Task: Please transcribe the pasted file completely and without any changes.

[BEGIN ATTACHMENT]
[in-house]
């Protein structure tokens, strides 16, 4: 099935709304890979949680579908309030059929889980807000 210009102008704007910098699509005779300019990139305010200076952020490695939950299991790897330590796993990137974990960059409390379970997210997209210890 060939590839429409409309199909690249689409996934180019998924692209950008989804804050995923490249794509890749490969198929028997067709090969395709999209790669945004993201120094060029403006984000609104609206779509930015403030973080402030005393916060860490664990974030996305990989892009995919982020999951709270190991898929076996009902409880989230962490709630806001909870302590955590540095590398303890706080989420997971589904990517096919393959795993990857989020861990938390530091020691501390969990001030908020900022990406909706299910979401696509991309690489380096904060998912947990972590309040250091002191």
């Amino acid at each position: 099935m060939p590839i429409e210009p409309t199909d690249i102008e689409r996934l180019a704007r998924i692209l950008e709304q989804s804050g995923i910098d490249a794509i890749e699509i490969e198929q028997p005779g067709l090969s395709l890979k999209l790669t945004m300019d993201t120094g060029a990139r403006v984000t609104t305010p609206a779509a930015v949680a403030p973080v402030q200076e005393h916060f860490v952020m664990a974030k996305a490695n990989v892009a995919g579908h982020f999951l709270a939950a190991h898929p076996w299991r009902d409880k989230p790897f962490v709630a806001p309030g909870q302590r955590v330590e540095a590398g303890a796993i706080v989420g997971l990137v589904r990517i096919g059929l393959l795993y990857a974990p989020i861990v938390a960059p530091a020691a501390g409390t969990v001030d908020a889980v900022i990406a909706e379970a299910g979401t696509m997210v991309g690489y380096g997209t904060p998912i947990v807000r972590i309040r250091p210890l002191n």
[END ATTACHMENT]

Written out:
[in-house]
């Protein structure tokens, strides 16, 4: 099935709304890979949680579908309030059929889980807000 210009102008704007910098699509005779300019990139305010200076952020490695939950299991790897330590796993990137974990960059409390379970997210997209210890 060939590839429409409309199909690249689409996934180019998924692209950008989804804050995923490249794509890749490969198929028997067709090969395709999209790669945004993201120094060029403006984000609104609206779509930015403030973080402030005393916060860490664990974030996305990989892009995919982020999951709270190991898929076996009902409880989230962490709630806001909870302590955590540095590398303890706080989420997971589904990517096919393959795993990857989020861990938390530091020691501390969990001030908020900022990406909706299910979401696509991309690489380096904060998912947990972590309040250091002191």
């Amino acid at each position: 099935m060939p590839i429409e210009p409309t199909d690249i102008e689409r996934l180019a704007r998924i692209l950008e709304q989804s804050g995923i910098d490249a794509i890749e699509i490969e198929q028997p005779g067709l090969s395709l890979k999209l790669t945004m300019d993201t120094g060029a990139r403006v984000t609104t305010p609206a779509a930015v949680a403030p973080v402030q200076e005393h916060f860490v952020m664990a974030k996305a490695n990989v892009a995919g579908h982020f999951l709270a939950a190991h898929p076996w299991r009902d409880k989230p790897f962490v709630a806001p309030g909870q302590r955590v330590e540095a590398g303890a796993i706080v989420g997971l990137v589904r990517i096919g059929l393959l795993y990857a974990p989020i861990v938390a960059p530091a020691a501390g409390t969990v001030d908020a889980v900022i990406a909706e379970a299910g979401t696509m997210v991309g690489y380096g997209t904060p998912i947990v807000r972590i309040r250091p210890l002191n």